Ajoka Theatre is giving free performance of three plays at the PNCA: Dukh Darya on the 13th, Kabira Khara Bazaar Mein on the 14th and Bala King on the 15th of December. Unfortunately the word has not got out, and the hall was half empty at the performance of Dukh Darya, depriving many a theatre aficionado of this treat.
Dukh Darya is based on the true story of an Azad Kashmiri girl who tried to commit suicide by jumping into a river to escape harassment by her husband and in-laws, who accused her of infertility. Ironically enough, not only does she survive, but gives birth to a daughter after she is jailed and raped in Indian-occupied Kashmir. This story caught the attention of Indian and Pakistani media in 2003, and human rights groups on both sides of the border came to her rescue, as she tried to return to Pakistan with her daughter. The impediment was that her daughter was born in India, and the law did not allow her to come to Pakistan.
Woven into the play by Shahid Nadeem’s interesting script are the parallel stories of Meera Mai, who was separated from her daughter during Partition, and Sita’s exile by Ram, because a washerman cast aspersions on Sita’s purity. The theme is that from the time of Sita, Partition and into the twentieth century, women are made sacrificial lambs and are victims of misplaced social norms and stigmas.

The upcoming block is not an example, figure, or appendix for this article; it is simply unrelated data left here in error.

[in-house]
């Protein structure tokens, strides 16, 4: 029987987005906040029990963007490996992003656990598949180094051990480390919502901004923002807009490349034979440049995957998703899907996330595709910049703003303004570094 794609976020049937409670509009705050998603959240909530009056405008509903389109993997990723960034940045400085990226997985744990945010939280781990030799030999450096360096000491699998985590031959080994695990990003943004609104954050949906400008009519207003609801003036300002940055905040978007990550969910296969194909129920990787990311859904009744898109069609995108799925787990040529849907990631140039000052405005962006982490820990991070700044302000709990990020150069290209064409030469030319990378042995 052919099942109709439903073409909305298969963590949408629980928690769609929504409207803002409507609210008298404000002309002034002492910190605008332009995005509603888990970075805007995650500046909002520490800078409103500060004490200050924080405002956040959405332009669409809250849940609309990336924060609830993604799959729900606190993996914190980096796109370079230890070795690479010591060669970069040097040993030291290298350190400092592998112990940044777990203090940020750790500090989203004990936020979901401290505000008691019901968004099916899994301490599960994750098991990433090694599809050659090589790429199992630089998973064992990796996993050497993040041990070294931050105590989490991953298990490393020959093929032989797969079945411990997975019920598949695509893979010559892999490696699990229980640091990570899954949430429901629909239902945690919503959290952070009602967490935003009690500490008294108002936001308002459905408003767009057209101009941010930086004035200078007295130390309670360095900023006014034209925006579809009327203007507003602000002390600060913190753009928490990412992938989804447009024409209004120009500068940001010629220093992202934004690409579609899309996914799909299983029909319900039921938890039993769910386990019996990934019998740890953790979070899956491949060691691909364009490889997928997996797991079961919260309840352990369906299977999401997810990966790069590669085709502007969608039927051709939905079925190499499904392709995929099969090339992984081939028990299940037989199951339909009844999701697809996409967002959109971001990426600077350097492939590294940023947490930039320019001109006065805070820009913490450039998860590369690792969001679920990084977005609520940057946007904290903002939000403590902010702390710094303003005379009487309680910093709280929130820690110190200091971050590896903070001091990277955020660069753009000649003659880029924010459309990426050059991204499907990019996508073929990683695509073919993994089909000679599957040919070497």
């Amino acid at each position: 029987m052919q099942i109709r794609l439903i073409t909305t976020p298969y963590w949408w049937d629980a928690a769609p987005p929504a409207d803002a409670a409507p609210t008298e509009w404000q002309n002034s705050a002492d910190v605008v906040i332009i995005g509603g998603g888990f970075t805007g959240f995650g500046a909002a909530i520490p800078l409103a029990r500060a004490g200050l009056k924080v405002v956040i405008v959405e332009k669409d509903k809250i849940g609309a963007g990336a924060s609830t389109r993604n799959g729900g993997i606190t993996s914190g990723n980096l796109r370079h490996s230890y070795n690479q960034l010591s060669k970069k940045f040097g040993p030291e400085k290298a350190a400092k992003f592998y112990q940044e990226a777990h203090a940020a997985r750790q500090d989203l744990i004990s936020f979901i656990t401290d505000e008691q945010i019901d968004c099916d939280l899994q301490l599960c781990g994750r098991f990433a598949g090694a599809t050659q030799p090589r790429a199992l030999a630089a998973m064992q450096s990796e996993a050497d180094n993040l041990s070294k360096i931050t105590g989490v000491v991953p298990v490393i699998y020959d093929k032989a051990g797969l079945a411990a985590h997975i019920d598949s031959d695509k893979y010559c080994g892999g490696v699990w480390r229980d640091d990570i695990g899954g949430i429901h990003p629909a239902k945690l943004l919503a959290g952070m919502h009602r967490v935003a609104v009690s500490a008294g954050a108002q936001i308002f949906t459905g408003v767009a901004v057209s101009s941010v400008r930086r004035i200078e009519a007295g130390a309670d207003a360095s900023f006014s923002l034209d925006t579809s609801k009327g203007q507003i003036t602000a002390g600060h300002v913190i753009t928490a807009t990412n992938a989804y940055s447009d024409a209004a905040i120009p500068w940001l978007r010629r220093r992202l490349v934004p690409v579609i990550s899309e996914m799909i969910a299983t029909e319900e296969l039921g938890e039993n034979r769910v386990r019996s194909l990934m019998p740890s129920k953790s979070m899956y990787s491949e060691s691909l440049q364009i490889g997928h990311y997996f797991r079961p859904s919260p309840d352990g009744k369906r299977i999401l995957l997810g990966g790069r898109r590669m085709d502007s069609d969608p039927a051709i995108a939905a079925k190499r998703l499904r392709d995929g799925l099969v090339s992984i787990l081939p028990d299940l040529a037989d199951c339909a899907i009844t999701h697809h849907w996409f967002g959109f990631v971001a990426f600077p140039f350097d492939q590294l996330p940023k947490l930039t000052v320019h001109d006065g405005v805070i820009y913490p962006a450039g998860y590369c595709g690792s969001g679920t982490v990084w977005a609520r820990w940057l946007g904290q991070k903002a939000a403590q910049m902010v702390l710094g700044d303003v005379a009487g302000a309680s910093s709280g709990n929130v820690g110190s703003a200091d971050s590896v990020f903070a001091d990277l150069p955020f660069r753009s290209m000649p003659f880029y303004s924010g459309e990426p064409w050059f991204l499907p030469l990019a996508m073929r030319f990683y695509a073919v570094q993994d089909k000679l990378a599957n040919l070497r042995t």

The actors gave compelling performances under Madeeha Gauhar’s skillful direction. Uzma Hassan gave a good portrayal of Kausar, trapped in an ugly situation, and Usman Raj was convincing as the Jogi who gives her shelter in his ashram, while Samina Butt fit the role of a worn, dejected but wise Meera Mai. Jogi Mukhtar Nath, as his name testifies, is a symbol of the co-existence and the intermingling of Hinduism and Islam. Ajoka’s recurrent theme is the commonalities between the two religious communities, rather than what separates them. It is a message of peace and co-existence at a time when the popular uprising in Indian Kashmir, which started after Wani’s assassination in July, has left hundreds dead, and many thousands of youngsters injured by pellet guns.
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